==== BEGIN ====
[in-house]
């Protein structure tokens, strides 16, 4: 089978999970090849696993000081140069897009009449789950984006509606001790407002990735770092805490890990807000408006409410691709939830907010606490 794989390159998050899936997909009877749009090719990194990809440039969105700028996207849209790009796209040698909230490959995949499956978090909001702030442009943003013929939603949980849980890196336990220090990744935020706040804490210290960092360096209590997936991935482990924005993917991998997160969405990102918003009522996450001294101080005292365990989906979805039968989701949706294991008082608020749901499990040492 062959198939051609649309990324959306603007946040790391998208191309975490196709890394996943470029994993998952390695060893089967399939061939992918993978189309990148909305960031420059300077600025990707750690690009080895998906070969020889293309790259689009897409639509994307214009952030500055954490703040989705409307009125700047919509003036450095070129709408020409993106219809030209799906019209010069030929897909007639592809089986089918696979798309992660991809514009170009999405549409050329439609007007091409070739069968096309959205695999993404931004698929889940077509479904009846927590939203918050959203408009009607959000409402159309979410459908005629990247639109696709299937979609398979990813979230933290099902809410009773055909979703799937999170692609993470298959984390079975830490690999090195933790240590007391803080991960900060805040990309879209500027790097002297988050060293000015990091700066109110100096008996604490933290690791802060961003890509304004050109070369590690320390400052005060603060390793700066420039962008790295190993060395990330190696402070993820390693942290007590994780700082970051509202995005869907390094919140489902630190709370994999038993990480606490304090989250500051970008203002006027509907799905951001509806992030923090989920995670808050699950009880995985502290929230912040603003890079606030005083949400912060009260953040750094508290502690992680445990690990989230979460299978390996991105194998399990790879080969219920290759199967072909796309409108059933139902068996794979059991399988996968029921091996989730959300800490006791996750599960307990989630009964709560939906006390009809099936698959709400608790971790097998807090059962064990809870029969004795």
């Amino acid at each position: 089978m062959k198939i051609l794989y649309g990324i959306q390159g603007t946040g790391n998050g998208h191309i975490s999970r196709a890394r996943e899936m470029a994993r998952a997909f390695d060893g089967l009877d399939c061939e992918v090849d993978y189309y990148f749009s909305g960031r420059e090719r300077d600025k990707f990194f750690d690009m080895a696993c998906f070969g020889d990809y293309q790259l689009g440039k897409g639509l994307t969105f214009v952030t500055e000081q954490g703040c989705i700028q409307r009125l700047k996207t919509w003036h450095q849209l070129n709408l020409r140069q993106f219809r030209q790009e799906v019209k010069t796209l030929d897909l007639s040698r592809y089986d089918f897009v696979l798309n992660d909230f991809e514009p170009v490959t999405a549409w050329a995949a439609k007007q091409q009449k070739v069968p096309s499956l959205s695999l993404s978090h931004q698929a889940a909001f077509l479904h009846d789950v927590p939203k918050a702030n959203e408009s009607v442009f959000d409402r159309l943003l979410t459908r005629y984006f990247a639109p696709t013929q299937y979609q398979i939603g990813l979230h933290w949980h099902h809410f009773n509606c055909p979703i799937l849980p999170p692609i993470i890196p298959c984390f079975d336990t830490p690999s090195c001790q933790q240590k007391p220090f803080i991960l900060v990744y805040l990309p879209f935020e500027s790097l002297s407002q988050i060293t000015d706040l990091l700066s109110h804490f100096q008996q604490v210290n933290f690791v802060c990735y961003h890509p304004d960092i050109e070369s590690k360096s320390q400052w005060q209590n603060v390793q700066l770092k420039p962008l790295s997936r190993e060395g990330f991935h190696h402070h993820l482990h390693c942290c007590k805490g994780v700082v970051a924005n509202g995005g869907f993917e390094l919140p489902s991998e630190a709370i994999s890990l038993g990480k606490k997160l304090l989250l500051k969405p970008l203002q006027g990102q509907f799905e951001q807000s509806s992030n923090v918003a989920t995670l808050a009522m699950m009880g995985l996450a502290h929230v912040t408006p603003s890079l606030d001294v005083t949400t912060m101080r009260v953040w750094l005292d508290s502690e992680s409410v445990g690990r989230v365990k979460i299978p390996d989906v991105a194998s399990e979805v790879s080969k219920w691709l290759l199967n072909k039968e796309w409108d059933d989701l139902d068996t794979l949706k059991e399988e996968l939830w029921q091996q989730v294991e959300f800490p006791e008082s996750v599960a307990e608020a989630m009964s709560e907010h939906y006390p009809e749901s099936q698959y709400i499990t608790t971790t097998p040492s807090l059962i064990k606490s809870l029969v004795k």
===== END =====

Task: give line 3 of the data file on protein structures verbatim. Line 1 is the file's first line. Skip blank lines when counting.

């Amino acid at each position: 089978m062959k198939i051609l794989y649309g990324i959306q390159g603007t946040g790391n998050g998208h191309i975490s999970r196709a890394r996943e899936m470029a994993r998952a997909f390695d060893g089967l009877d399939c061939e992918v090849d993978y189309y990148f749009s909305g960031r420059e090719r300077d600025k990707f990194f750690d690009m080895a696993c998906f070969g020889d990809y293309q790259l689009g440039k897409g639509l994307t969105f214009v952030t500055e000081q954490g703040c989705i700028q409307r009125l700047k996207t919509w003036h450095q849209l070129n709408l020409r140069q993106f219809r030209q790009e799906v019209k010069t796209l030929d897909l007639s040698r592809y089986d089918f897009v696979l798309n992660d909230f991809e514009p170009v490959t999405a549409w050329a995949a439609k007007q091409q009449k070739v069968p096309s499956l959205s695999l993404s978090h931004q698929a889940a909001f077509l479904h009846d789950v927590p939203k918050a702030n959203e408009s009607v442009f959000d409402r159309l943003l979410t459908r005629y984006f990247a639109p696709t013929q299937y979609q398979i939603g990813l979230h933290w949980h099902h809410f009773n509606c055909p979703i799937l849980p999170p692609i993470i890196p298959c984390f079975d336990t830490p690999s090195c001790q933790q240590k007391p220090f803080i991960l900060v990744y805040l990309p879209f935020e500027s790097l002297s407002q988050i060293t000015d706040l990091l700066s109110h804490f100096q008996q604490v210290n933290f690791v802060c990735y961003h890509p304004d960092i050109e070369s590690k360096s320390q400052w005060q209590n603060v390793q700066l770092k420039p962008l790295s997936r190993e060395g990330f991935h190696h402070h993820l482990h390693c942290c007590k805490g994780v700082v970051a924005n509202g995005g869907f993917e390094l919140p489902s991998e630190a709370i994999s890990l038993g990480k606490k997160l304090l989250l500051k969405p970008l203002q006027g990102q509907f799905e951001q807000s509806s992030n923090v918003a989920t995670l808050a009522m699950m009880g995985l996450a502290h929230v912040t408006p603003s890079l606030d001294v005083t949400t912060m101080r009260v953040w750094l005292d508290s502690e992680s409410v445990g690990r989230v365990k979460i299978p390996d989906v991105a194998s399990e979805v790879s080969k219920w691709l290759l199967n072909k039968e796309w409108d059933d989701l139902d068996t794979l949706k059991e399988e996968l939830w029921q091996q989730v294991e959300f800490p006791e008082s996750v599960a307990e608020a989630m009964s709560e907010h939906y006390p009809e749901s099936q698959y709400i499990t608790t971790t097998p040492s807090l059962i064990k606490s809870l029969v004795k």